Chod Rig

The chod rig is a popular presentation amongst some of the best carp anglers in the UK, but why? Well, it’s practically tangle free, lays perfectly over any type of lake bed and carp find it very hard to eject the hook due to the ultra-short hook length. The chod or choddy rig as it is sometimes known is extremely effective for silt feeding carp. The reason for this is that as you cast the chod rig out the hooklink will slide up the line instead of being pulled into the silt by the lead. When the lead hits the silt the lead will sink to a certain depth but the hooklink which should slide up the tubing or lead core will remain above the silt layer, you will need to adjust the silicon stop depending on silt depth.

The silicon stop acts as a buffer and stop for the hooklink. Using dissolving rig foam nuggets (pva) when the bottom is a little choddy will aid your presentation. PVA is buoyant and when used in nugget form will hold the rig up in the water for a minute or so (depending on water temperature) before slowly dissolving allowing the chod rig to settle neatly to rest on the silt. Without the foam your rig could become buried in the slit. Attach the foam by pinching it between your thumb and forefinger then pass the hook point through. The chod rig can also be used over gravel and any other type of bottom although its most effective over silt. Its important to understand why silt is important in terms of carp fishing. Silt holds a lot of food for a browsing carp. Bloodworm in particular is a carp’s favourite. Bloodworm is part of the staple diet of all course fish not just carp.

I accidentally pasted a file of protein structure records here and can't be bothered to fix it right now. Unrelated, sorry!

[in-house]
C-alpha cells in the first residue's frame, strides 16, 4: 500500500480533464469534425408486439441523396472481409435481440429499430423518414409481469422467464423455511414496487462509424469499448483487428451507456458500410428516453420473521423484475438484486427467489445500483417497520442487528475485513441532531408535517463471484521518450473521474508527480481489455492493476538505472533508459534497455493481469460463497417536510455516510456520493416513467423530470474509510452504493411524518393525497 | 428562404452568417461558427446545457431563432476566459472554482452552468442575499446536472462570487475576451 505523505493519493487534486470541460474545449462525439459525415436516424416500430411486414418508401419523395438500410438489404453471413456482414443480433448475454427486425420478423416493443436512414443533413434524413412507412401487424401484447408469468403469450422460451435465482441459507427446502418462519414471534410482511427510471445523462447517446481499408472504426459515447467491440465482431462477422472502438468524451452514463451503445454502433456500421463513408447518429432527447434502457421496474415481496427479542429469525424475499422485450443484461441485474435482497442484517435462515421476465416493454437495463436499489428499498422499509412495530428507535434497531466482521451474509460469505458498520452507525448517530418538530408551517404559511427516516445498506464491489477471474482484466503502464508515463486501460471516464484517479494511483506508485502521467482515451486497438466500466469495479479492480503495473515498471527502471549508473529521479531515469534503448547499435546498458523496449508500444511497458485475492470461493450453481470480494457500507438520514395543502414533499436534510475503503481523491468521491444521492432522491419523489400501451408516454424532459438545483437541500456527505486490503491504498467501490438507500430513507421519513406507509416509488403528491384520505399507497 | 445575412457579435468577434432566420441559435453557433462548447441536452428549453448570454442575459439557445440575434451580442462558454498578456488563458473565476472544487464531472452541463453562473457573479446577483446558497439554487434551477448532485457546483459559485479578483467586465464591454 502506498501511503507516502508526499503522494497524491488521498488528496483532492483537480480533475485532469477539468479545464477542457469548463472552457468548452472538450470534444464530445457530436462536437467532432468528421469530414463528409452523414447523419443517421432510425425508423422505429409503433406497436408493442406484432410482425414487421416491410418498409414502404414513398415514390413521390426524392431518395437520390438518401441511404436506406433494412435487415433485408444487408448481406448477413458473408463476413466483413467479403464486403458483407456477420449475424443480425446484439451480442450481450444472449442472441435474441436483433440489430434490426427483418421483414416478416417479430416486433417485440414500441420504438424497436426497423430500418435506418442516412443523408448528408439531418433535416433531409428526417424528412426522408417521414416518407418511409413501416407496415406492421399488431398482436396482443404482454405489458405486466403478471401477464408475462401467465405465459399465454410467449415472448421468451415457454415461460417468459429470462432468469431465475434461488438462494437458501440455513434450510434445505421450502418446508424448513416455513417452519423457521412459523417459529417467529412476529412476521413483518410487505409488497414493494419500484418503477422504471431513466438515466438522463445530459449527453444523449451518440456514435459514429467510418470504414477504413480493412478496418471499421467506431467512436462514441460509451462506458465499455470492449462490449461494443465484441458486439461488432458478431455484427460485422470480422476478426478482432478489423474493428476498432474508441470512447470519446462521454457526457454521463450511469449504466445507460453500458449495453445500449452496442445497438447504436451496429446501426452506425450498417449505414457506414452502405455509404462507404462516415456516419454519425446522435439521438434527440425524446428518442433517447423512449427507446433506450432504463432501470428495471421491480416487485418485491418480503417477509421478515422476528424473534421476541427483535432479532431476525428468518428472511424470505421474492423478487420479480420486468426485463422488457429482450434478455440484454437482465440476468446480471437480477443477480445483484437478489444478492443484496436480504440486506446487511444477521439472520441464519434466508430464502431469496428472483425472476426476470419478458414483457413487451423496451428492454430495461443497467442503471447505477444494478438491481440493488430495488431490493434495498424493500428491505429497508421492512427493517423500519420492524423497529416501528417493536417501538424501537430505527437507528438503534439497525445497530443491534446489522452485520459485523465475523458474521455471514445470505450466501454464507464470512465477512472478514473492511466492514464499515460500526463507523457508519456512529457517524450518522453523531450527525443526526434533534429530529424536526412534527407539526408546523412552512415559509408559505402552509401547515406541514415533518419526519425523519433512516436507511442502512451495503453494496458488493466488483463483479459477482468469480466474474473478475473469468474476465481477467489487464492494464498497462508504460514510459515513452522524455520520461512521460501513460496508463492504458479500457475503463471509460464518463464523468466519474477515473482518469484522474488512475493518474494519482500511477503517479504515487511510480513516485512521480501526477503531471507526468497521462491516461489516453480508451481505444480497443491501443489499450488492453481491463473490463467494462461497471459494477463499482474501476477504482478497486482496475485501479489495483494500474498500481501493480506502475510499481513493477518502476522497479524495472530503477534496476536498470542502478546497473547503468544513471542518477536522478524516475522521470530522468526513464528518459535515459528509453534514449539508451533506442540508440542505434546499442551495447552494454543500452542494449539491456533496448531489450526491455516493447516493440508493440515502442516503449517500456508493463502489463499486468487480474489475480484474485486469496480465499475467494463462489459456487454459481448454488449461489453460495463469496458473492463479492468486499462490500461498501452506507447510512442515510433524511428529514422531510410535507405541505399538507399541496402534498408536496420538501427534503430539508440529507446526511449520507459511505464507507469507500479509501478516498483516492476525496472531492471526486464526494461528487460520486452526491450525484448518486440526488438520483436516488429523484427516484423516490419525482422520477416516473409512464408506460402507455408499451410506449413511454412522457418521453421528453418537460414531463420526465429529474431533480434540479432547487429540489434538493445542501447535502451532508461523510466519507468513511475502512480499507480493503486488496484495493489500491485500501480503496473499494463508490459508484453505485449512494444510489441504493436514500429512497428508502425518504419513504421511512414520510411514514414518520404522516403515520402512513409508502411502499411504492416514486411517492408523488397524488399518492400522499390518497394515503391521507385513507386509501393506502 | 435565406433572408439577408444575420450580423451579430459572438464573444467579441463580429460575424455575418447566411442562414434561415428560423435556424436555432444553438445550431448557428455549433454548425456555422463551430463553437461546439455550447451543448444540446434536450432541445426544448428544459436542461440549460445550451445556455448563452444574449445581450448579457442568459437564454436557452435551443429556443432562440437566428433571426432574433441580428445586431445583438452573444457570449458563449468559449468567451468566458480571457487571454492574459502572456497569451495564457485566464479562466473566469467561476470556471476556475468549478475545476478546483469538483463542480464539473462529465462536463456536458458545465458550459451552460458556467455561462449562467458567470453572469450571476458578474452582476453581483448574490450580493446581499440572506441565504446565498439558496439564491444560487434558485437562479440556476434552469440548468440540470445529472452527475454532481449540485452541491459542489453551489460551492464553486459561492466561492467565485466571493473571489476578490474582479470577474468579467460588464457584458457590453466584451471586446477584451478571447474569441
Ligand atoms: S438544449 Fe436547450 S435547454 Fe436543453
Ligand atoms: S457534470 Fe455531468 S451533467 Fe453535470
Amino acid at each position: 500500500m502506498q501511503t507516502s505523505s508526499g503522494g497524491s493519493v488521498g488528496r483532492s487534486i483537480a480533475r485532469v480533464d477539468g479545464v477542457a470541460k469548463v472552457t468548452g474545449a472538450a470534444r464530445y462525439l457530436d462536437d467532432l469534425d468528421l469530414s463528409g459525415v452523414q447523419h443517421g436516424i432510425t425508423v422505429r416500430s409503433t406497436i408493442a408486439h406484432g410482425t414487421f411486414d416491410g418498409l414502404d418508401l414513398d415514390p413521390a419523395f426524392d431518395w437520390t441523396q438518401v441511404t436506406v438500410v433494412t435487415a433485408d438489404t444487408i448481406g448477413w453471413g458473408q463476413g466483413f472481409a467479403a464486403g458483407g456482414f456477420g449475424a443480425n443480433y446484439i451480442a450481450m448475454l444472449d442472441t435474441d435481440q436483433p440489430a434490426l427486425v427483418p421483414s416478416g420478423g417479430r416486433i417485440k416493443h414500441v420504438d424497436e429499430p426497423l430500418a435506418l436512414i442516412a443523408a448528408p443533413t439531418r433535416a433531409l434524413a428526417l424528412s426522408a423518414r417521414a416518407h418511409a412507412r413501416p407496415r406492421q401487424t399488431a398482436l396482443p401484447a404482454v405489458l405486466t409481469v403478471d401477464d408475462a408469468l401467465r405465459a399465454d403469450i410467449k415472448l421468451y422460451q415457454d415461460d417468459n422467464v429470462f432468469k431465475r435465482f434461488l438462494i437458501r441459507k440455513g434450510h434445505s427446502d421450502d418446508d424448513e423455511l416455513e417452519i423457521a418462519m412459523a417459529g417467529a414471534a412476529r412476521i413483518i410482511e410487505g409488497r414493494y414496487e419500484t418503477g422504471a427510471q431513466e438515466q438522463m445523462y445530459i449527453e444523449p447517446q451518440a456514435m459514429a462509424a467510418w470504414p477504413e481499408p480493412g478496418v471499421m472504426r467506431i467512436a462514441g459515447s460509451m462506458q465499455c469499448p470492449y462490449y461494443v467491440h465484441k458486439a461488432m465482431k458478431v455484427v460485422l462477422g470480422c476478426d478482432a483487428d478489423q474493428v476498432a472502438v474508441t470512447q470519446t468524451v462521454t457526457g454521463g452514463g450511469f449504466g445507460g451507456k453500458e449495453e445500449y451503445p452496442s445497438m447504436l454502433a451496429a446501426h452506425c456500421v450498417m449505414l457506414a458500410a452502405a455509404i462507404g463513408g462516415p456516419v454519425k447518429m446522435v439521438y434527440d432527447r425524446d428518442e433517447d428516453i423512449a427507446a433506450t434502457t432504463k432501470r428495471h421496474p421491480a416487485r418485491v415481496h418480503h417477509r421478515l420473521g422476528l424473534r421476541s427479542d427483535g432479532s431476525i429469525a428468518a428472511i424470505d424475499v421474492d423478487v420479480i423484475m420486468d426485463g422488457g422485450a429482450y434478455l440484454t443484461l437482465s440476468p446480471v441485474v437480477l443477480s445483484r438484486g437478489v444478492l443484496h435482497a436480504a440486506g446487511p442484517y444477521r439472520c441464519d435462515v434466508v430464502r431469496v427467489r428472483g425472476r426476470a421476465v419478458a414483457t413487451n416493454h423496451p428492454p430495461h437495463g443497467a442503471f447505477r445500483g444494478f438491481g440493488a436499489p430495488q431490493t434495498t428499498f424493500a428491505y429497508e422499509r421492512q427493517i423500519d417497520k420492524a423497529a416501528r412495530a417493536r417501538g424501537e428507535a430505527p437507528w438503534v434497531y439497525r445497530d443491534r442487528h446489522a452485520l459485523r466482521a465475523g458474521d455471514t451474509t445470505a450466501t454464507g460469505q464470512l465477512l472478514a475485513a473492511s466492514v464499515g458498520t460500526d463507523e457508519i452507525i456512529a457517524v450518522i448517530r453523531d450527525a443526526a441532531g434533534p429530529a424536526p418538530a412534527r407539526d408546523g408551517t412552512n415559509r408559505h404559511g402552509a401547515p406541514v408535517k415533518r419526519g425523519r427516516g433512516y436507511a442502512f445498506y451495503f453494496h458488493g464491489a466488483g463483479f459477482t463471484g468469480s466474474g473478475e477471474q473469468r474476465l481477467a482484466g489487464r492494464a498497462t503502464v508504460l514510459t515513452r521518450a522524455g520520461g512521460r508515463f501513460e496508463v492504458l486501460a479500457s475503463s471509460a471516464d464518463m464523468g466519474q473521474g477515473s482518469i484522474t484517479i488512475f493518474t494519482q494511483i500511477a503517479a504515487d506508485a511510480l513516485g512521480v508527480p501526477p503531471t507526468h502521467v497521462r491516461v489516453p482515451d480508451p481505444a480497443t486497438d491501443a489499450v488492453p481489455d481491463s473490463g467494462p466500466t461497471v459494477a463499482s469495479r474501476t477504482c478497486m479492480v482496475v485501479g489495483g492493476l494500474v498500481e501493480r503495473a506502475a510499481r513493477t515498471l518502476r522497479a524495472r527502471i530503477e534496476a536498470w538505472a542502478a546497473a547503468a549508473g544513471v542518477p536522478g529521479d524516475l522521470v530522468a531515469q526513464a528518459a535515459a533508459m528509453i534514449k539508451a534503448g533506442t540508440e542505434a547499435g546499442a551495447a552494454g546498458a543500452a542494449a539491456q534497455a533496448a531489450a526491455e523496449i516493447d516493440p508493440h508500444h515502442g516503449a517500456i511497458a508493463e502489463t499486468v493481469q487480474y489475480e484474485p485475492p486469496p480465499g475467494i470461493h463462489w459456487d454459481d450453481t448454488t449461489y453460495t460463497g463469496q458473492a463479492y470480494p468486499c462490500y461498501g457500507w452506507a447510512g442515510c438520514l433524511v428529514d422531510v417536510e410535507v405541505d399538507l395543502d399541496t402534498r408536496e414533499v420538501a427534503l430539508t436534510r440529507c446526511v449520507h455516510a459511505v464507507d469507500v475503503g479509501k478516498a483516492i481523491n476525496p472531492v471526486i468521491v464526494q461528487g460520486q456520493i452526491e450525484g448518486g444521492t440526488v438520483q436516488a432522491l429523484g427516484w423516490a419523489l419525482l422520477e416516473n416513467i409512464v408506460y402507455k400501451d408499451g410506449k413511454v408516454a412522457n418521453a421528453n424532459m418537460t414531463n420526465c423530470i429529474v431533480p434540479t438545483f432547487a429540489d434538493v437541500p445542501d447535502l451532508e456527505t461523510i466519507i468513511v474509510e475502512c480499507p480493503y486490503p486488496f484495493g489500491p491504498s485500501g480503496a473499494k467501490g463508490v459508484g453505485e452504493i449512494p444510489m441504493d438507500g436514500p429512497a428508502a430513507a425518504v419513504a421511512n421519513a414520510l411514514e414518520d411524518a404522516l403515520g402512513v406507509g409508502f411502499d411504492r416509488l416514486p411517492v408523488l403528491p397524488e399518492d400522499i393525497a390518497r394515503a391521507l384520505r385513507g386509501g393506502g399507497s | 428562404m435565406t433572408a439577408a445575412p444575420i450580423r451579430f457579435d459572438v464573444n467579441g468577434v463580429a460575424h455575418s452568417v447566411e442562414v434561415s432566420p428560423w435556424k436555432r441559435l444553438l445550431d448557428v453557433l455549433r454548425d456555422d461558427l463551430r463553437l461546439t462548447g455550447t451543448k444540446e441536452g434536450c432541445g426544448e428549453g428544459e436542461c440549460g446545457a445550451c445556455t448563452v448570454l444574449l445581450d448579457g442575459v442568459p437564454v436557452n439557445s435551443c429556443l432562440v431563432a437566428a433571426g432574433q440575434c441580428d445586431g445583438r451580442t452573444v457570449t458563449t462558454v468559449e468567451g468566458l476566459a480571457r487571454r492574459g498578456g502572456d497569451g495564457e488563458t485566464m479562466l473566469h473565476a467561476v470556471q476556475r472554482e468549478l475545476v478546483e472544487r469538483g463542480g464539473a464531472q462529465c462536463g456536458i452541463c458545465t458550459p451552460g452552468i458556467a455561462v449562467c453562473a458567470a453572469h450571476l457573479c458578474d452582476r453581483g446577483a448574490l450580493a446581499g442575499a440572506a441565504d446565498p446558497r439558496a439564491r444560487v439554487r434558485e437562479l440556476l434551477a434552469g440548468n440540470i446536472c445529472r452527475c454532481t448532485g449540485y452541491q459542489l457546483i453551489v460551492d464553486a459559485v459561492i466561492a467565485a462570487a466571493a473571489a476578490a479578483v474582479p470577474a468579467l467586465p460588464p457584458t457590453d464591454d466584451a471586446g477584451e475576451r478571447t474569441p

Chod Rig

Bloodworm

Chironomus midge

Bloodworm are the larva of a non-biting midge Chironomidae. Many anglers mistake the Chironomus midge (which is non-biting for a mosquito. They are similar in appearance but the Chironomusis is totally harmless. Recognisable by their fluffy antenna that protrude from their head these fishermen's friends are the staple diet of all freshwater fish. Silt can hold huge numbers of bloodworm and carp can become totally preoccupied on them. I have witnessed this pre-occupation myself and it can be frustrating to watch as the carp ignore you bait totally. I have caught silt feeding carp before using small bloodworm dumbells and of course the Chod Rig. When using leadcore the hooklink must be able pass over knots in the event of a cut off/ break off etc.. Leadcore is almost unbreakable and a fish is towing it can easy become tethered.

How to find the depth of silt?

To find silt depth which is important when using the Chod Rig because you will need to adjust the hooklink stop to ensure the bait isn't pulled into silt.